I think most people will be aware of the black and white challenge that is currently very popular on Facebook. If you are not, the idea behind it is that each person posts 5 mono images over 5 days, each day nominating someone else to post a further 5. Whilst there are some amazing images being shown, the ease of software-based mono conversion has perhaps meant that some images may perhaps have been better left in color.
Wetpixel approached a group of eminent underwater photographers and asked them to write a few lines on what makes for a great mono image, and to show an example from their own work. Inevitably, some of them cheated and a few lines became full blown essays and an example became many examples! Many thanks to all our contributors. What follows is the definitive guide to creating black and white underwater images…..
Two key factors crucial to good black and white images are contrast and separation. Contrast helps give the textures that makes the image “pop” out. Be sure that the whites are not over exposed, this usually kills contrast more than blacks will.
Be mindful of separation, this is the part that “separates” your main subject from the background. Unlike color images where you can use colors to separate a red fish from a blue reef, black and white images have nothing but shades of grey to do that. So learn to shoot your subjects against a cleaner background. It also helps to “see” your images in black and white while you are shooting it.
Try converting some of your older images to black and white and you will soon learn the range and limits. Blues become black and browns and yellows become different shades of grey. Being able to envision a scene in black and white will most certainly help as you go hunting for that elusive black and white image. Shooting with the full intention of converting it to black and white rather than merely converting whatever you capture randomly and hoping it turns out well is surely more rewarding.
To see more of Aaron’s work, please visit his website.
In my opinion, all images have their own personalities, and can speak to the photographer, telling him or her; “Hey I am a black and white”. I think that a mono image offers less dynamic stimulus to viewer´s brain, so technically speaking the photo must have good composition, contrast, texture, crisp sharpness, motion and of course an unforgettable moment captured and eternized by the photographer.
I also still believe that there is much more involved in this process of identifying and creating a black and white image and that it transcends all technical aspects There is a truth that if you create a great black and white image, what will matter is a “wow” factor acting first on the photographer and consequently to the general public. As I said first, a photo can claim itself as a natural born mono, even being first generated in colors, it is up to the photographer to carefully listen to the image.
To see more of Daniel’s work, please visit his website.
Much of what we shoot underwater is driven by color. Skilled application of artificial light restores color selectively filtered as a function of depth and the cyan hue of seawater. Yet, some subjects are more defined by shape or texture or shading, and these can be artistically rendered in black and white. Sharks and whales are obvious subjects, for their monochromatic nature, accentuated by their countershading, provides for options when rendered in black and white.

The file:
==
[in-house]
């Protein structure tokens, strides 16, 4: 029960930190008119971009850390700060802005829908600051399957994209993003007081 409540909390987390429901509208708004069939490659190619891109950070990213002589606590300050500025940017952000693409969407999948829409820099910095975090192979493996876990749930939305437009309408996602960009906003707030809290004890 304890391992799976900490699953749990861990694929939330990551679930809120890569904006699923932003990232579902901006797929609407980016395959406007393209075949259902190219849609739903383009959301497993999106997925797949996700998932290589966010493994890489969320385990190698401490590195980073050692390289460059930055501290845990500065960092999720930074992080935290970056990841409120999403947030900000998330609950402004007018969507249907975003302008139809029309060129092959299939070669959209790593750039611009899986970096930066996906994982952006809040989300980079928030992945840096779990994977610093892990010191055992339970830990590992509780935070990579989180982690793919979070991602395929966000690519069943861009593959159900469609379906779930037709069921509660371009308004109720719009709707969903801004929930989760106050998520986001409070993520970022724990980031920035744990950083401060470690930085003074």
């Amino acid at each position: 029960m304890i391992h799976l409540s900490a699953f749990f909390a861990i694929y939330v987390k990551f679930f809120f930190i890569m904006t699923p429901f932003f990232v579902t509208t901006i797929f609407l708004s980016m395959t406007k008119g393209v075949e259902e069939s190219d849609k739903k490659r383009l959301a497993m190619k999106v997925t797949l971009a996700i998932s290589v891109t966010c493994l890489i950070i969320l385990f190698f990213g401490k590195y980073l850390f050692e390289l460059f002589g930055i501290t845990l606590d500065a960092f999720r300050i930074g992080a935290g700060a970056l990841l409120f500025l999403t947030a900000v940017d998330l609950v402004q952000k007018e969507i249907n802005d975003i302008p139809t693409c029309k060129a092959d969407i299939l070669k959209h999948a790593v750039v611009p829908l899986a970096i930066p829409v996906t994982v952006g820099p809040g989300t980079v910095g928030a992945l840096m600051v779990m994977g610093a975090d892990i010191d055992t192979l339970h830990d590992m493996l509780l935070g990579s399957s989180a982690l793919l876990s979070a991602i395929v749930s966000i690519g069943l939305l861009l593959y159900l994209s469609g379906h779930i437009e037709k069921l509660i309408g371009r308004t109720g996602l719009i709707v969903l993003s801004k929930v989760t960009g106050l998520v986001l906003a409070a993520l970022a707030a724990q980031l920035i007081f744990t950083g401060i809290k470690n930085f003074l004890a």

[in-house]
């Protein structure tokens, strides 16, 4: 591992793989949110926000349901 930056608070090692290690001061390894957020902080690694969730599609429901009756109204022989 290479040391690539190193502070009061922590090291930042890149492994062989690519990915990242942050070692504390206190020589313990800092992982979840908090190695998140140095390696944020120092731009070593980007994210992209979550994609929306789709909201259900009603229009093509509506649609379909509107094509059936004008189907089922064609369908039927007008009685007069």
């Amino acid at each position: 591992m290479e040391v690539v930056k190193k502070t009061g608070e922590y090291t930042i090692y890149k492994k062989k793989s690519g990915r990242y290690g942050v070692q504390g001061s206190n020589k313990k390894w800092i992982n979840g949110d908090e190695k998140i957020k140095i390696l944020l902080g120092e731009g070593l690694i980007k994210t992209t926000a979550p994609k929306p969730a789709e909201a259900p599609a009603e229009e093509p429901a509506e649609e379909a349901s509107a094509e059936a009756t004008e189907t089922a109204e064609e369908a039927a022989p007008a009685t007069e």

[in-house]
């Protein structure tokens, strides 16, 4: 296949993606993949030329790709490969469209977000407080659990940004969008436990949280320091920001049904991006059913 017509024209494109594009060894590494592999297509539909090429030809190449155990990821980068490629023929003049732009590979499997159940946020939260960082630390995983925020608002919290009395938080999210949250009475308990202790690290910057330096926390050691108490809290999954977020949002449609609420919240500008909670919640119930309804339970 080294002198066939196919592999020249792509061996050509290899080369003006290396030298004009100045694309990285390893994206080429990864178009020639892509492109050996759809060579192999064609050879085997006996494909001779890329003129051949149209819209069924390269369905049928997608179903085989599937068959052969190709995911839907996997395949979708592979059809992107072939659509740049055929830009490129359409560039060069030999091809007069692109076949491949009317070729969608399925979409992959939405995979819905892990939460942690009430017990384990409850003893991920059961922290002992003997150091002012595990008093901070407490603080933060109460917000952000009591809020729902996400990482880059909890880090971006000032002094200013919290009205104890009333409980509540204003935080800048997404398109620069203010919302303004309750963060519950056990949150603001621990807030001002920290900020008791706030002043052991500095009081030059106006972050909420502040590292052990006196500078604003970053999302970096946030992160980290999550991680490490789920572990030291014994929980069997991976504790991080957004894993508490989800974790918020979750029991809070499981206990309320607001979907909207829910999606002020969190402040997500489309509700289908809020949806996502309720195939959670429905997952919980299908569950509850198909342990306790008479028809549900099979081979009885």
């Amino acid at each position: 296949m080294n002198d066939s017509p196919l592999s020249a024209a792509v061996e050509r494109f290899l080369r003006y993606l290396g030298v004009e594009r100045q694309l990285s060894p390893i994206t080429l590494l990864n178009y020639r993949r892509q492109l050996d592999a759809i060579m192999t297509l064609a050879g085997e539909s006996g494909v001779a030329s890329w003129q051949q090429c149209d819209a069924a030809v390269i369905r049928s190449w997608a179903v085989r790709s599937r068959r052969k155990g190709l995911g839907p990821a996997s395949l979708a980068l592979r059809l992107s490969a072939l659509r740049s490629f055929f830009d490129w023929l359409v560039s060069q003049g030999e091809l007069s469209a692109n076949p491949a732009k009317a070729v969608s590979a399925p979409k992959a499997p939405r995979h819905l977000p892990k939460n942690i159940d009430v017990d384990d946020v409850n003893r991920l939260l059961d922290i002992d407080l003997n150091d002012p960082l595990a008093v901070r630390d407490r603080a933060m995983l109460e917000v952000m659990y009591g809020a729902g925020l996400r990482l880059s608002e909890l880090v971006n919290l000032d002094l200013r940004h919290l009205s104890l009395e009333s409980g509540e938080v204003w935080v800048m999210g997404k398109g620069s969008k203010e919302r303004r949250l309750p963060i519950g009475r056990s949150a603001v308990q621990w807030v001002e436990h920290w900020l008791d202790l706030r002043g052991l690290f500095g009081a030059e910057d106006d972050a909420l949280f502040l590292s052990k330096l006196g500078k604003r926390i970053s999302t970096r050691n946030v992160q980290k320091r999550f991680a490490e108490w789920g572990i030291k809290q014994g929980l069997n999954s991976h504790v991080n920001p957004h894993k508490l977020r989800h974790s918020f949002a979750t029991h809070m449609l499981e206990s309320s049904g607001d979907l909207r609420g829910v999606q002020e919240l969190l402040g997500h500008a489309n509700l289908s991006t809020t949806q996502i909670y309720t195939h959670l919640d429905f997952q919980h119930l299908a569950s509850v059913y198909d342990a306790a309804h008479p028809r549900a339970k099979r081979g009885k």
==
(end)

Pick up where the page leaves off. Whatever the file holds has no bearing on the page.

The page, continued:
Having come to digital after decades in analog film and print processing, I am intrigued how “Lightroom” software emulates the “Darkroom” techniques.
There are controls for contrast (not unlike our “underexpose and over process” treatment of film and grades of black and white paper), selective density, dodging and burning, and even the particular color bias of the black and white from cool to warm (think selenium toner for a cooler black and white all the way through sepia toner for a more aged look).
Digital rendering of RAW images to black and white require more than a click of the mouse to “black and white”. It needs to be an image that benefits from the conversion, and then implementing the software adjustments required to complete the vision.
To see more of Stephen’s work, please visit his website.
It is perhaps impossible to state with certainty what makes for a great monochromatic image, as there is always room for personal taste and breaking of oft-cited rules.
But, at least in the case of underwater photography, it’s easier to point out the one thing that is almost certain to make for a cruddy black-and-white photo. Namely, converting a low-quality color photo to monochrome.
When you strip away color from a picture, the critical remaining elements include light, composition, form, movement and contrast. In other words, the fundamentals of image-making.
If you start with a weak color image, converting to black-and-white will simply underscore the photo’s shortcomings.
To see more of Tony’s work, please visit his website
Page 1: Aaron Wong, Daniel Botelho, Stephen Frink, Tony Wu.
Page 2: Alex Mustard.
Page 3: Abi Mullens, David Barrio, Martin Edge, Ellen Cuylaerts, Kurt Amsler, Jason Bradley.
Page 4: Douglas Seifert.
Page 5: Jean Bruneau, Amanda Cotton, Christian Vizl, Brian Skerry, Mike Veitch.